Over the past 12 months, much has been made of digital audio broadcasting (DAB). The medium has been publicly praised across the board by national press, advertising and retailers, who are delighted with the increased prices being generated by the sales of digital equipment. And while consumer opinions before ownership of a digital radio vary, a new report reveals that once they’ve bought one, consumers love it too.
The study, carried out by Continental Research for DAB consortium MXR, which comprises Chrysalis Radio, Capital Radio Group, UBC Digital and Guardian Media Group Radio, aimed to find out how consumer listening behaviour changes following the purchase of a digital radio. In the UK, there are now 478,000 digital radio sets, according to the Digital Radio Development Bureau. The DRDB predicts that this figure will reach the million mark before the end of the year.
The MXR report aimed to look at the listening habits and motivations of those with access to digital radio, and at what drives them to buy a DAB set in the first place.
One of the key findings was that the respondents, across a broad demographic spread, report an increase in average listening time of 1.7 hours a day or 11.9 hours a week. The research also shows that, although DAB radios are popular, digital television listening, through satellite, cable and Freeview, is growing and now accounts for 24 per cent of radio listening. This is particularly good news for stations that are available across a range of different platforms.
Another notable feature of DAB listening for radio groups is the emergence of “twin peaks”. Radio listening via analogue radio is weighted towards breakfast whereas DAB listeners are listening heavily both at breakfast time and in the evening.
The report also shows that while a majority of DAB listeners have only one radio, 40 per cent of respondents say they are planning to buy another. This is supported by the fact that 69 per cent of DAB owners now listen to their digital radios more than their analogue models.
Digital TV listening is becoming an important sampling ground for consumers to familiarise themselves with the variety of stations available via digital platforms, but DAB radios become the medium of choice once they have bought a DAB set.
This is no doubt due to the styling and portability of DAB products, paired with the fact that radio listeners enjoy listening while undertaking other activities, such as using the internet, doing housework, reading or cooking, while tuning in. In dual homes surveyed, where listeners had access to both a DAB radio and digital TV, 85 per cent of listening was via the DAB radio.
The findings highlight the predilection for the new and varied station choices of DAB radio, with 82 per cent of DAB respondents now deliberately listening to one or more new stations since their first DAB purchase. Of those questioned, 37 per cent have consciously changed their favourite radio station since they began listening via a DAB set. Radio brands gaining this new listening promiscuity include LBC, The Arrow, Jazz FM, Xfm, Radio 2 and Radio 4.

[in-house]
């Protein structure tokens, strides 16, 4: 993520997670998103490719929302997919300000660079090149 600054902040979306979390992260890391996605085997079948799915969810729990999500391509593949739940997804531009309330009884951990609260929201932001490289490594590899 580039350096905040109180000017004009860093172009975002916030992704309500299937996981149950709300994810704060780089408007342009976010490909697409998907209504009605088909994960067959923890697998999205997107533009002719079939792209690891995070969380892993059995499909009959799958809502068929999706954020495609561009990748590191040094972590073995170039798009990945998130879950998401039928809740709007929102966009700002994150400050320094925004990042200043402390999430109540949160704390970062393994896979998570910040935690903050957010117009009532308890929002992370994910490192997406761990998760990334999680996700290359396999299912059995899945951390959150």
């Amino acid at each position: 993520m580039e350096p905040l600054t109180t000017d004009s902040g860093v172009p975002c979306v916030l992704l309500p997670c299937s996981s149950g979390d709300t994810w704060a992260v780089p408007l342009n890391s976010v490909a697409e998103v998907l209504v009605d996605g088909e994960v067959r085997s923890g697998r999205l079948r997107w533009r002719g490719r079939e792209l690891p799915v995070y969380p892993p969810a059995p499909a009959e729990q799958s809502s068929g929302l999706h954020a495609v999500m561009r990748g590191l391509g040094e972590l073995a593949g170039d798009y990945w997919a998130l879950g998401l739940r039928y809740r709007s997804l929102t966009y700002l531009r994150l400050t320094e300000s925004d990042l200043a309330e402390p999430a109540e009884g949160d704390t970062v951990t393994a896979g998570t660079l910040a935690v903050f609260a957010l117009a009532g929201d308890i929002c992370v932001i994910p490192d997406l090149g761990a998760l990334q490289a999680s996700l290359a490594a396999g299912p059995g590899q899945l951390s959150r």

Encouragingly, consumers do understand the benefits of digital radio and are tuning in for exactly those reasons. For instance, 35 per cent of respondents say that the music is key to their decision to switch stations, which means the niche offerings available on DAB, such as the BBC’s 6 Music, are reaching the intended audience. A further 11 per cent say that the improved sound quality and clearer reception are important factors in the decision to listen to digital radio.
DAB listeners’ spontaneous reasons for starting to listen to new stations are echoed in the satisfaction levels recorded for specific aspects of DAB. These findings revealed that 98 per cent of respondents were satisfied with the ease of tuning (something that can only be fully appreciated with personal use); 96 per cent were happy with the variety of stations; 93 per cent say that they like the improved reception quality; and 92 per cent are pleased to have the additional data services.
Lastly, the DLS (text screen) services found on the newer DAB radios is clearly showing promise. These will be of increasing interest both for advertisers and programme-makers once the penetration of sets reaches a point at which the screen starts to be developed for a variety of services.
Nearly all those surveyed were already using the DLS for artist/track details and programme information, and also as a method of finding out what’s coming next. It can only be a matter of time before consumers are looking for a wider variety of information relating to the output.
This year sees the launch of more DAB products, many with functionality beyond even the features already available. There can be no doubt that radio listening habits in the UK are set to undergo both dramatic change and growth.